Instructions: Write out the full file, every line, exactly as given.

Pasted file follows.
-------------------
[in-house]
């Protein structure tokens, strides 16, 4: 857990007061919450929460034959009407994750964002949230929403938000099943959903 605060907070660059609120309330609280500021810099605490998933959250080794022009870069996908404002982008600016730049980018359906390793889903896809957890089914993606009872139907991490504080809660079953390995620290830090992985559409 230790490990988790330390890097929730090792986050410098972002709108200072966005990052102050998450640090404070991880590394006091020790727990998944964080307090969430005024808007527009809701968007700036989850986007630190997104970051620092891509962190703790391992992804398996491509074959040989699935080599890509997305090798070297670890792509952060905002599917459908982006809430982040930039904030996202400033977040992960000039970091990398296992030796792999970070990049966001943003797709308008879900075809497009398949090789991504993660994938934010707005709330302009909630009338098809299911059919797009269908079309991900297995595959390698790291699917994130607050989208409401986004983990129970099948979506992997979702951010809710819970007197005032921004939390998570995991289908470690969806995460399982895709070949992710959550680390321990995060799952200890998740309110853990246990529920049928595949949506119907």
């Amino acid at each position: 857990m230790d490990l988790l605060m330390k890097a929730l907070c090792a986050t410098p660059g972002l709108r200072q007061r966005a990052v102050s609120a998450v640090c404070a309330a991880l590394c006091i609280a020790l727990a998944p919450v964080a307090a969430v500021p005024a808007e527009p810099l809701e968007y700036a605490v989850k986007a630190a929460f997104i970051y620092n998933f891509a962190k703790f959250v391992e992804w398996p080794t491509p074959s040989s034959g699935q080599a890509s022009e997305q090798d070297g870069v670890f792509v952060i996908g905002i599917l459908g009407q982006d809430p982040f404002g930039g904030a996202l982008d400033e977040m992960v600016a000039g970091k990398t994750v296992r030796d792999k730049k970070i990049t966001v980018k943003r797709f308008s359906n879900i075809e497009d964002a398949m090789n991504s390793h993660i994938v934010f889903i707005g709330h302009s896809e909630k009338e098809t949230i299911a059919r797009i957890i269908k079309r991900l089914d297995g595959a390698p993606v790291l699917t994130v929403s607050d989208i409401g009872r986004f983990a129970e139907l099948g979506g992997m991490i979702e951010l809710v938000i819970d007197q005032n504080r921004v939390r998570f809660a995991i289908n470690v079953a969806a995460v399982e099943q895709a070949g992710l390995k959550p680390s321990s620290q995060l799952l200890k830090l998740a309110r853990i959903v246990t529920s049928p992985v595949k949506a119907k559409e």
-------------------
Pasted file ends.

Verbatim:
[in-house]
């Protein structure tokens, strides 16, 4: 857990007061919450929460034959009407994750964002949230929403938000099943959903 605060907070660059609120309330609280500021810099605490998933959250080794022009870069996908404002982008600016730049980018359906390793889903896809957890089914993606009872139907991490504080809660079953390995620290830090992985559409 230790490990988790330390890097929730090792986050410098972002709108200072966005990052102050998450640090404070991880590394006091020790727990998944964080307090969430005024808007527009809701968007700036989850986007630190997104970051620092891509962190703790391992992804398996491509074959040989699935080599890509997305090798070297670890792509952060905002599917459908982006809430982040930039904030996202400033977040992960000039970091990398296992030796792999970070990049966001943003797709308008879900075809497009398949090789991504993660994938934010707005709330302009909630009338098809299911059919797009269908079309991900297995595959390698790291699917994130607050989208409401986004983990129970099948979506992997979702951010809710819970007197005032921004939390998570995991289908470690969806995460399982895709070949992710959550680390321990995060799952200890998740309110853990246990529920049928595949949506119907």
């Amino acid at each position: 857990m230790d490990l988790l605060m330390k890097a929730l907070c090792a986050t410098p660059g972002l709108r200072q007061r966005a990052v102050s609120a998450v640090c404070a309330a991880l590394c006091i609280a020790l727990a998944p919450v964080a307090a969430v500021p005024a808007e527009p810099l809701e968007y700036a605490v989850k986007a630190a929460f997104i970051y620092n998933f891509a962190k703790f959250v391992e992804w398996p080794t491509p074959s040989s034959g699935q080599a890509s022009e997305q090798d070297g870069v670890f792509v952060i996908g905002i599917l459908g009407q982006d809430p982040f404002g930039g904030a996202l982008d400033e977040m992960v600016a000039g970091k990398t994750v296992r030796d792999k730049k970070i990049t966001v980018k943003r797709f308008s359906n879900i075809e497009d964002a398949m090789n991504s390793h993660i994938v934010f889903i707005g709330h302009s896809e909630k009338e098809t949230i299911a059919r797009i957890i269908k079309r991900l089914d297995g595959a390698p993606v790291l699917t994130v929403s607050d989208i409401g009872r986004f983990a129970e139907l099948g979506g992997m991490i979702e951010l809710v938000i819970d007197q005032n504080r921004v939390r998570f809660a995991i289908n470690v079953a969806a995460v399982e099943q895709a070949g992710l390995k959550p680390s321990s620290q995060l799952l200890k830090l998740a309110r853990i959903v246990t529920s049928p992985v595949k949506a119907k559409e």